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Desalination Plant of the Year: Shortlist

For the desalination plant, commissioned in 2019, that represents the most impressive technical or ecologically sustainable achievement in the industry.

Shortlisted Nominees

 

El Alamein, Egypt

What is it?

A €110 million seawater desalination plant with a capacity of 150,000 m3/d designed to serve a population of one million people at the New Alamein City in Egypt.

Who is involved?

The project was financed by the Egyptian government and delivered by lead EPC contractor FCC Aqualia, with constructed completed on 1st July 2019. The plant features high-pressure membranes from LG, Sulzer pumps, Energy Recovery, Inc. energy recovery devices, Belgicast valves, and a Siemens control system. The contract included one year of operations and maintenance, also undertaken by Aqualia.

What makes it special?

The plant is the joint largest in Egypt, and as the largest desalination plant serving Egypt’s northern coast its commissioning represents a pivotal moment for the sustainability of the country’s future water security at a time when access to water resources has become a critical matter of national security. As the first desalination plant to be brought online to support Alamein’s development it helps to soothe the country’s rapidly growing population and urban buildout.

Located on sandy coastal soil, the project had to overcome challenging construction conditions in order to successfully meet a rigid schedule for fast-track delivery of the desalination plant and associated facilities.

 

The project also deploys an environmentally conscious brine disposal system, featuring blending of brine with cleaning water and a 1,400m submerged discharge outlet to achieve better dispersion of salts, in compliance with stringent Egyptian environmental regulations and reducing widespread fears over the impact of brine disposal into the sea.

 

Neom Desalination Plant, Saudi Arabia

What is it?

A 125,000m3/d seawater reverse osmosis plant built to supply water to Saudi Arabia’s planned mega-development NEOM. The plant is a vital stepping stone to fulfilling the role of the “smart city” role in the Kingdom’s Saudi Vision 2030 programme.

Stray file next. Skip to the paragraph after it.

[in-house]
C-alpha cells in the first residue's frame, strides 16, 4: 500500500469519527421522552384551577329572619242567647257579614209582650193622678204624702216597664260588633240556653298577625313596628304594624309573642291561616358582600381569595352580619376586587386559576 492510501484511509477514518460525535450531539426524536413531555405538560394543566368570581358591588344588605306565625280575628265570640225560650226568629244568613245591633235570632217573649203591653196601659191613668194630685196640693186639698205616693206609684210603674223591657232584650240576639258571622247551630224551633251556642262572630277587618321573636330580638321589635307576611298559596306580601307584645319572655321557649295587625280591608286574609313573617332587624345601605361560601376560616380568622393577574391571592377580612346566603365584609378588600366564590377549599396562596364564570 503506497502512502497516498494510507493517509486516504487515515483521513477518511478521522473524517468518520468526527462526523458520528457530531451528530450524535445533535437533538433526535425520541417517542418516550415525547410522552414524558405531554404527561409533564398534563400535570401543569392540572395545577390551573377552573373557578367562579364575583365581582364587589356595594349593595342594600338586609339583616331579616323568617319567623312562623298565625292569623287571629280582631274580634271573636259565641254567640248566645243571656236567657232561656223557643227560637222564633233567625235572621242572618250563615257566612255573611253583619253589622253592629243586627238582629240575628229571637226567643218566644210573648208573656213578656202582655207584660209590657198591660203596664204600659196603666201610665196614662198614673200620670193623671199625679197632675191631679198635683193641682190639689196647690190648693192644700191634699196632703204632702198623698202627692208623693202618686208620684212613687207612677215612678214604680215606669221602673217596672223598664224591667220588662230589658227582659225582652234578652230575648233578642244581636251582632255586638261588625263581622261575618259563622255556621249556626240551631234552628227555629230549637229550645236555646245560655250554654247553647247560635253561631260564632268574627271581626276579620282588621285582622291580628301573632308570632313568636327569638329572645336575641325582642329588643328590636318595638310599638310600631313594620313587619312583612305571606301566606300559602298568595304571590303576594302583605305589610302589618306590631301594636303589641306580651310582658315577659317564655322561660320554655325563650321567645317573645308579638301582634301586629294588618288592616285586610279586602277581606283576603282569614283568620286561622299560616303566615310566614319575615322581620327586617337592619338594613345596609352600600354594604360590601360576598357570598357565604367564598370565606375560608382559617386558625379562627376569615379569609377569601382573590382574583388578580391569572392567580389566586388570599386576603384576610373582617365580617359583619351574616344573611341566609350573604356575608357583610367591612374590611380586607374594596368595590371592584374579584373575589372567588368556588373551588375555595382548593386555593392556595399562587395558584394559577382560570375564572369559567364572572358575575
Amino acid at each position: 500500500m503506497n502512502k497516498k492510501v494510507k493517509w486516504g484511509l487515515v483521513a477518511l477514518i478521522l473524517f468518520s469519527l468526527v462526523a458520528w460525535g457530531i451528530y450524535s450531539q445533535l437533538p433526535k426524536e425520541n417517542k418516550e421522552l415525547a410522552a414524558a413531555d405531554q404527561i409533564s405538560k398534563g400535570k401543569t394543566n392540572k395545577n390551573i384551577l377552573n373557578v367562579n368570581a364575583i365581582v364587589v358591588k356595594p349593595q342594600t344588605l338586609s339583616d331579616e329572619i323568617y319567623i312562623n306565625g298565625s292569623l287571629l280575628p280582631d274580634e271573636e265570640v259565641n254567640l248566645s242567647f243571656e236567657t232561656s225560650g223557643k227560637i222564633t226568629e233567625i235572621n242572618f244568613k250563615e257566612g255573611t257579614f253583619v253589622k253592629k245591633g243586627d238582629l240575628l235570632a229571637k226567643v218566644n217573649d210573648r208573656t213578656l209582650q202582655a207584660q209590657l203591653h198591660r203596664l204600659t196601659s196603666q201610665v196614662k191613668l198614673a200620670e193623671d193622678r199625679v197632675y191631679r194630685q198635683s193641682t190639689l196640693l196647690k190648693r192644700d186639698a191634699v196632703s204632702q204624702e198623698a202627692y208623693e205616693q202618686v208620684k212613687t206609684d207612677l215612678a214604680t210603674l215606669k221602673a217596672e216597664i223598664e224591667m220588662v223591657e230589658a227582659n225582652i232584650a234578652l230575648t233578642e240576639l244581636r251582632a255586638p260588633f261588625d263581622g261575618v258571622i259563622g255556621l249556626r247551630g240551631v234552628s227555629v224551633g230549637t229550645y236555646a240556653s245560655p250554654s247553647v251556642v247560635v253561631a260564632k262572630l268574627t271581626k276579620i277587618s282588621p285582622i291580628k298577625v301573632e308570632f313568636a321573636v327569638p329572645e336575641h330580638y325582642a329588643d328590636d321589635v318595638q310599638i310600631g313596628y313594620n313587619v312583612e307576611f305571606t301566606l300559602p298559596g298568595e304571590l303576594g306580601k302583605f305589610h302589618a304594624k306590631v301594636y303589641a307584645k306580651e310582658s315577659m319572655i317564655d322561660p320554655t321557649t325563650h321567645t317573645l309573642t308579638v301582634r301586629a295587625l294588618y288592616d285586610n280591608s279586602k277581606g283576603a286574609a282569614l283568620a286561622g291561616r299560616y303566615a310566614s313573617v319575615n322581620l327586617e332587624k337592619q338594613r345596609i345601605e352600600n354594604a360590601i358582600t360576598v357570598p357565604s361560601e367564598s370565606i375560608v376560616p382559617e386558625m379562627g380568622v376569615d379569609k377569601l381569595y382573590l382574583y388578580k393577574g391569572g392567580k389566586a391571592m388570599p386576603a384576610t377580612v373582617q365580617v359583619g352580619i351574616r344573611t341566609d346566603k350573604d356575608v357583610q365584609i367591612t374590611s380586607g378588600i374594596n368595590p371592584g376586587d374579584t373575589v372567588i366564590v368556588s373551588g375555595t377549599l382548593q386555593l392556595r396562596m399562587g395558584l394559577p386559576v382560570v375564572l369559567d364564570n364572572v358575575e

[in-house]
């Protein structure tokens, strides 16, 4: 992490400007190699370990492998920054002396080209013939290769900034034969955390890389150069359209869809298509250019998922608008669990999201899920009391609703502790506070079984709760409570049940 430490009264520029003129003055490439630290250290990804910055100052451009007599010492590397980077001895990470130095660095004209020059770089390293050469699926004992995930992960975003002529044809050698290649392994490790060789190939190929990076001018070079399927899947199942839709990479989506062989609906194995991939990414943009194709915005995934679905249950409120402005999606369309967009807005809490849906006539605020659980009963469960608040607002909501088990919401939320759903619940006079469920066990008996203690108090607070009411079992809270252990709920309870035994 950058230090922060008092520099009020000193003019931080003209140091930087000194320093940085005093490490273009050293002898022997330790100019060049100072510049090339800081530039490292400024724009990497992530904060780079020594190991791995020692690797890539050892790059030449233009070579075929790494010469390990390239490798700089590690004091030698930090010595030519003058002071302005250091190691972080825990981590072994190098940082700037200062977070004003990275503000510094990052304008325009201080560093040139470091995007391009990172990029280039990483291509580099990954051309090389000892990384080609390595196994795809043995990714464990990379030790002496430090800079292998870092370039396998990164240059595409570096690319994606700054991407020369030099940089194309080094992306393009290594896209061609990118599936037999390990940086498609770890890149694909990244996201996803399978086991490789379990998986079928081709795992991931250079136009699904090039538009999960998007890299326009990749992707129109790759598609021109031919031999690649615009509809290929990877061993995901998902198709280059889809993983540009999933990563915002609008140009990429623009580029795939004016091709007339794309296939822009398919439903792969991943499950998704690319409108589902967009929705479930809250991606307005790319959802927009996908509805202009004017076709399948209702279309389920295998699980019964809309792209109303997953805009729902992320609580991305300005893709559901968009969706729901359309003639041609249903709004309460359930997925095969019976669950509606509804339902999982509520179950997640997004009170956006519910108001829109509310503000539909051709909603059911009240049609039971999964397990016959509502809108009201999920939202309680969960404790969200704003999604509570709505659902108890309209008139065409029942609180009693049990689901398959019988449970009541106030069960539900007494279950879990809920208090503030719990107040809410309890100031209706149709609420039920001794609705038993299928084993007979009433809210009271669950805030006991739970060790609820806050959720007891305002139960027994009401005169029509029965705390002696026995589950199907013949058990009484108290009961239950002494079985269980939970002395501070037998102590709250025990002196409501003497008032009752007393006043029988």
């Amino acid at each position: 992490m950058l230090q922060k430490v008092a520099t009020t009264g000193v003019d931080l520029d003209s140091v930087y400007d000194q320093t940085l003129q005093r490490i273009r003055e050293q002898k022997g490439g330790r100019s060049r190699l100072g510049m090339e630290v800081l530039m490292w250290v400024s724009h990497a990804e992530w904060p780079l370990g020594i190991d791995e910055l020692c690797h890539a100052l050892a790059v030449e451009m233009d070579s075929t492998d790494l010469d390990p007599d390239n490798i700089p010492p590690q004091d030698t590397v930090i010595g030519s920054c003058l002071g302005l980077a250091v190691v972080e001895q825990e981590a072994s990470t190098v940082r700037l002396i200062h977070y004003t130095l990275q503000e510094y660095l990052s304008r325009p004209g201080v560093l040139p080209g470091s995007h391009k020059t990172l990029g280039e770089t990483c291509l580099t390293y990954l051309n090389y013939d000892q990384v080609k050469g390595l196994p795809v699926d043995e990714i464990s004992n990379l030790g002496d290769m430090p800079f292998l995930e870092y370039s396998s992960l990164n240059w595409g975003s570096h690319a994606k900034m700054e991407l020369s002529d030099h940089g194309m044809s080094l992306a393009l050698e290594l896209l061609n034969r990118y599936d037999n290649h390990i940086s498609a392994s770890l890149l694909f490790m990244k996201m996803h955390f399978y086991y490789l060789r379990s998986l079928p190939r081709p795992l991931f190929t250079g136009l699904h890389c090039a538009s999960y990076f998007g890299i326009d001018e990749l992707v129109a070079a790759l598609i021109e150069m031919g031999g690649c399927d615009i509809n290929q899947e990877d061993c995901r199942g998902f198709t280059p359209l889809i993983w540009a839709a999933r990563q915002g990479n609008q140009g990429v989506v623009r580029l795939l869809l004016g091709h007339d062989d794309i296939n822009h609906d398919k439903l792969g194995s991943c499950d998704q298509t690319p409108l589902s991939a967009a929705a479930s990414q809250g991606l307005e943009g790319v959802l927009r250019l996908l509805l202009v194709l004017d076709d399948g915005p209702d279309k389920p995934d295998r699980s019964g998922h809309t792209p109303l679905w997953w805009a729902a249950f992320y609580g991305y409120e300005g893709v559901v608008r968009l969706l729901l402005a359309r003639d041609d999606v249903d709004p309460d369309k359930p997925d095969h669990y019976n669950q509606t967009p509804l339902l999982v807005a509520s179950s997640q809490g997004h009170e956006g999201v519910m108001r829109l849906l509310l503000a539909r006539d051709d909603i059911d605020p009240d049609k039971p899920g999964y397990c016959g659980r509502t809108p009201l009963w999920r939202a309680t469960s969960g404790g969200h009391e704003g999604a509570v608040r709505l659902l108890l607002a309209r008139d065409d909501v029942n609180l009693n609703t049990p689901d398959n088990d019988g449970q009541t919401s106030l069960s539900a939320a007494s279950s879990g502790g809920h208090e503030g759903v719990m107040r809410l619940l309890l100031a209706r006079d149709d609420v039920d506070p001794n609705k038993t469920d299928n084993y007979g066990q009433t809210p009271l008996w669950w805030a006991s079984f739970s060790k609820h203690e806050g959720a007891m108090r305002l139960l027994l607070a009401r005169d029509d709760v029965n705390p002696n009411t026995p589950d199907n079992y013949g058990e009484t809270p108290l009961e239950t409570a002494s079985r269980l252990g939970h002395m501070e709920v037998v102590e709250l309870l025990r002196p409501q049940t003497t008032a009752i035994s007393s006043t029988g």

Who is involved?

The project was delivered on an EPC basis by Metito, whose scope covered civil, marine and electromechanical works delivered over a period of 12 months, including a 4MW solar power installation supplying power to the desalination plant. LG supplied the reverse osmosis membrane for the plant, and Energy Recovery, Inc. supplied energy recovery devices.

What makes it special?

NEOM’s inaugural desalination project was delivered on a breakneck schedule, involving air freight of the majority of large-scale equipment used in the project. The result was the delivery of 50,000m3/d of desalination capacity just five months after award, and the remainder delivered within 12 months, a truly spectacular achievement of contracting skill.

The project benefited from tight collaboration between Metito and Saudi water sources including the state-owned Saline Water Conversion Corporation, making the plant a truly national project for perhaps the country’s most high-profile development of recent decades.

 

The 4MW solar power generation system was designed and fabricated in Germany, and forms a crucial part of the plant’s cost-saving measures. Metito executed the system in record time, making use of roof space to save the plant footprint for further extensions. The solar power system has an estimated payback period of just five years, proving the case for integration of renewable power into even the most high-profile and high-pressure projects.

 

Rancho San Lucas Multi-Stage Multi-Purpose Desalination Plant

What is it?

A 360m3/d seawater desalination unit serving the Rancho San Lucas resort on Mexico’s Baja California coast, featuring the first successful field operation of the novel high recovery multi-stage multi-turbo seawater reverse osmosis configuration.